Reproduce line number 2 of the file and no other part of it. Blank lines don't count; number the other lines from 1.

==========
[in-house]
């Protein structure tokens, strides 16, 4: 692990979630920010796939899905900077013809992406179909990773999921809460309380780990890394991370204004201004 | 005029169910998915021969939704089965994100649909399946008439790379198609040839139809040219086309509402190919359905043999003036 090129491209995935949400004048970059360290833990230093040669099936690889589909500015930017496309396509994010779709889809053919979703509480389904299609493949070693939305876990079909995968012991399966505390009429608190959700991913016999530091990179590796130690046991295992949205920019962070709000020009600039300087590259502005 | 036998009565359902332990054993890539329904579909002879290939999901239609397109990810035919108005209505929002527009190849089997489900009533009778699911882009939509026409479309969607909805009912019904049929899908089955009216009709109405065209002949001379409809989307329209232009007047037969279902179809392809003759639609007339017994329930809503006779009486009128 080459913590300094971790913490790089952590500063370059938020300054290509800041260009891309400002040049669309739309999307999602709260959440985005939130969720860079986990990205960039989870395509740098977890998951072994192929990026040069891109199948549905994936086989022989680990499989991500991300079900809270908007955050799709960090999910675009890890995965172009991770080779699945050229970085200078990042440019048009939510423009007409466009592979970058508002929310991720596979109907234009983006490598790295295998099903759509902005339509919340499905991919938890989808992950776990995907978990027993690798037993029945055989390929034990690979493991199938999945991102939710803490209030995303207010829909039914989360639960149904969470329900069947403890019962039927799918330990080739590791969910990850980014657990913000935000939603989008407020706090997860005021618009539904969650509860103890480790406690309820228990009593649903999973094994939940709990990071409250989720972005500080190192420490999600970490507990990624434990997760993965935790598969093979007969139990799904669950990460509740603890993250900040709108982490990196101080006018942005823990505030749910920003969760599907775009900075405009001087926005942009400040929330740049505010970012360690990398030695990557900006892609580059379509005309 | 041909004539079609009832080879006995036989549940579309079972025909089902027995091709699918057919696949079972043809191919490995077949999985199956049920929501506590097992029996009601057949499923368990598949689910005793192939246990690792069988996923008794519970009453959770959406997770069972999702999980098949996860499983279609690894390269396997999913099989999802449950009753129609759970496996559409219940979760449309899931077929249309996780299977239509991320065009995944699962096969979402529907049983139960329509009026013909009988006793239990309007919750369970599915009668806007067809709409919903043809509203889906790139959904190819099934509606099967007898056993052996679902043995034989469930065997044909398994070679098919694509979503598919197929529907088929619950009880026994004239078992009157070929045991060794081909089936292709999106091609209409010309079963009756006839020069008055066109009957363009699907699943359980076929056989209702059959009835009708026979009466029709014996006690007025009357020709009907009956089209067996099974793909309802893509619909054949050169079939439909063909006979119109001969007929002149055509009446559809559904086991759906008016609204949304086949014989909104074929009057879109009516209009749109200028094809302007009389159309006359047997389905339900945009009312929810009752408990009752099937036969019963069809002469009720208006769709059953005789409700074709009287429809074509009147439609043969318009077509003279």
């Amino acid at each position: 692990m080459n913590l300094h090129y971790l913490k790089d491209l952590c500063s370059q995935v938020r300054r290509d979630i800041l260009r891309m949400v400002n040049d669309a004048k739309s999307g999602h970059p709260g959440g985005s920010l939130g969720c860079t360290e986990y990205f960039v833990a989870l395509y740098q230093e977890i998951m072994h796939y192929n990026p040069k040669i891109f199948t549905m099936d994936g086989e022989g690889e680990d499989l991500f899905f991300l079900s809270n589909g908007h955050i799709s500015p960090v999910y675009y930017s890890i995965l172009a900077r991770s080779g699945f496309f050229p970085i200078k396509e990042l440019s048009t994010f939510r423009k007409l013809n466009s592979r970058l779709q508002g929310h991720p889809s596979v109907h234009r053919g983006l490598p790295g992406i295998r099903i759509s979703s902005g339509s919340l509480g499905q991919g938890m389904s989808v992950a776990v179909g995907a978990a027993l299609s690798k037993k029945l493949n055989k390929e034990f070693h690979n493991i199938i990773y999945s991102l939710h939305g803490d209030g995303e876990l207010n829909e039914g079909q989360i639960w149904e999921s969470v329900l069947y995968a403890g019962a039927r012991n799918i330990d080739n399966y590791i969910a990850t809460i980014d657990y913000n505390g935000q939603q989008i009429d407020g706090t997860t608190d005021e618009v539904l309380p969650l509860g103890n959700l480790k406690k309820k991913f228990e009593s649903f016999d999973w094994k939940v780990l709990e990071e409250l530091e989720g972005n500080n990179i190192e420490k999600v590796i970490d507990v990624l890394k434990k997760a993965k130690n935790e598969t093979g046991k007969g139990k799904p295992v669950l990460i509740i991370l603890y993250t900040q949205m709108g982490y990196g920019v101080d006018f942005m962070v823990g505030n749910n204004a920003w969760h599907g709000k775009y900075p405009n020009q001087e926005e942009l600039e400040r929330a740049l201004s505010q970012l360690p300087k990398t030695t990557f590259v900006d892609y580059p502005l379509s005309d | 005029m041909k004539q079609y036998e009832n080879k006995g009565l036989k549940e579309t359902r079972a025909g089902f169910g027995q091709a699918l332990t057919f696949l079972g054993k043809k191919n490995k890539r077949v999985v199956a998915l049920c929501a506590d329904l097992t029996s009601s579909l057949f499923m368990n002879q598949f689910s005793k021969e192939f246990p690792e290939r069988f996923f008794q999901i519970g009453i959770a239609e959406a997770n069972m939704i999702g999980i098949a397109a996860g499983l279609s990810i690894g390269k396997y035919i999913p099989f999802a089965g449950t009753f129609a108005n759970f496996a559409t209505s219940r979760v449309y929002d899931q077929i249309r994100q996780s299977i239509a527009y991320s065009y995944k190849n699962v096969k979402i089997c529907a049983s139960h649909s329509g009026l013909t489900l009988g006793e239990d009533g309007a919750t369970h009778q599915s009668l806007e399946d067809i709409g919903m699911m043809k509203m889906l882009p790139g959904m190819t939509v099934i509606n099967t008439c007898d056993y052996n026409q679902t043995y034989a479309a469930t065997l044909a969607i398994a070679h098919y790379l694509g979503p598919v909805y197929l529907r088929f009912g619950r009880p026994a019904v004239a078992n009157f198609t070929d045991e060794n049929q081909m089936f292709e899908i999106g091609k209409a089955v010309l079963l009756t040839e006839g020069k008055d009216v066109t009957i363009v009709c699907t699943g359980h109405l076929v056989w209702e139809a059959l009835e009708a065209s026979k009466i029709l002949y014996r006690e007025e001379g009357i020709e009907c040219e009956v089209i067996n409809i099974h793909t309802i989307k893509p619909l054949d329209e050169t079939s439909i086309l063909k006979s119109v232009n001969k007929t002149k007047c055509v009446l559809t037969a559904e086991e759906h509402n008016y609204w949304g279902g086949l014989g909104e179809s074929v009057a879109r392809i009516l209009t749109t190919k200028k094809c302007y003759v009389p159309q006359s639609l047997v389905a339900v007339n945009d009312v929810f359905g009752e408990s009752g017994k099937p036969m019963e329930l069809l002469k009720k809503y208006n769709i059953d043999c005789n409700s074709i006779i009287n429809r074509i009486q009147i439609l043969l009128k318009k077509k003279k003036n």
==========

């Protein structure tokens, strides 16, 4: 692990979630920010796939899905900077013809992406179909990773999921809460309380780990890394991370204004201004 | 005029169910998915021969939704089965994100649909399946008439790379198609040839139809040219086309509402190919359905043999003036 090129491209995935949400004048970059360290833990230093040669099936690889589909500015930017496309396509994010779709889809053919979703509480389904299609493949070693939305876990079909995968012991399966505390009429608190959700991913016999530091990179590796130690046991295992949205920019962070709000020009600039300087590259502005 | 036998009565359902332990054993890539329904579909002879290939999901239609397109990810035919108005209505929002527009190849089997489900009533009778699911882009939509026409479309969607909805009912019904049929899908089955009216009709109405065209002949001379409809989307329209232009007047037969279902179809392809003759639609007339017994329930809503006779009486009128 080459913590300094971790913490790089952590500063370059938020300054290509800041260009891309400002040049669309739309999307999602709260959440985005939130969720860079986990990205960039989870395509740098977890998951072994192929990026040069891109199948549905994936086989022989680990499989991500991300079900809270908007955050799709960090999910675009890890995965172009991770080779699945050229970085200078990042440019048009939510423009007409466009592979970058508002929310991720596979109907234009983006490598790295295998099903759509902005339509919340499905991919938890989808992950776990995907978990027993690798037993029945055989390929034990690979493991199938999945991102939710803490209030995303207010829909039914989360639960149904969470329900069947403890019962039927799918330990080739590791969910990850980014657990913000935000939603989008407020706090997860005021618009539904969650509860103890480790406690309820228990009593649903999973094994939940709990990071409250989720972005500080190192420490999600970490507990990624434990997760993965935790598969093979007969139990799904669950990460509740603890993250900040709108982490990196101080006018942005823990505030749910920003969760599907775009900075405009001087926005942009400040929330740049505010970012360690990398030695990557900006892609580059379509005309 | 041909004539079609009832080879006995036989549940579309079972025909089902027995091709699918057919696949079972043809191919490995077949999985199956049920929501506590097992029996009601057949499923368990598949689910005793192939246990690792069988996923008794519970009453959770959406997770069972999702999980098949996860499983279609690894390269396997999913099989999802449950009753129609759970496996559409219940979760449309899931077929249309996780299977239509991320065009995944699962096969979402529907049983139960329509009026013909009988006793239990309007919750369970599915009668806007067809709409919903043809509203889906790139959904190819099934509606099967007898056993052996679902043995034989469930065997044909398994070679098919694509979503598919197929529907088929619950009880026994004239078992009157070929045991060794081909089936292709999106091609209409010309079963009756006839020069008055066109009957363009699907699943359980076929056989209702059959009835009708026979009466029709014996006690007025009357020709009907009956089209067996099974793909309802893509619909054949050169079939439909063909006979119109001969007929002149055509009446559809559904086991759906008016609204949304086949014989909104074929009057879109009516209009749109200028094809302007009389159309006359047997389905339900945009009312929810009752408990009752099937036969019963069809002469009720208006769709059953005789409700074709009287429809074509009147439609043969318009077509003279």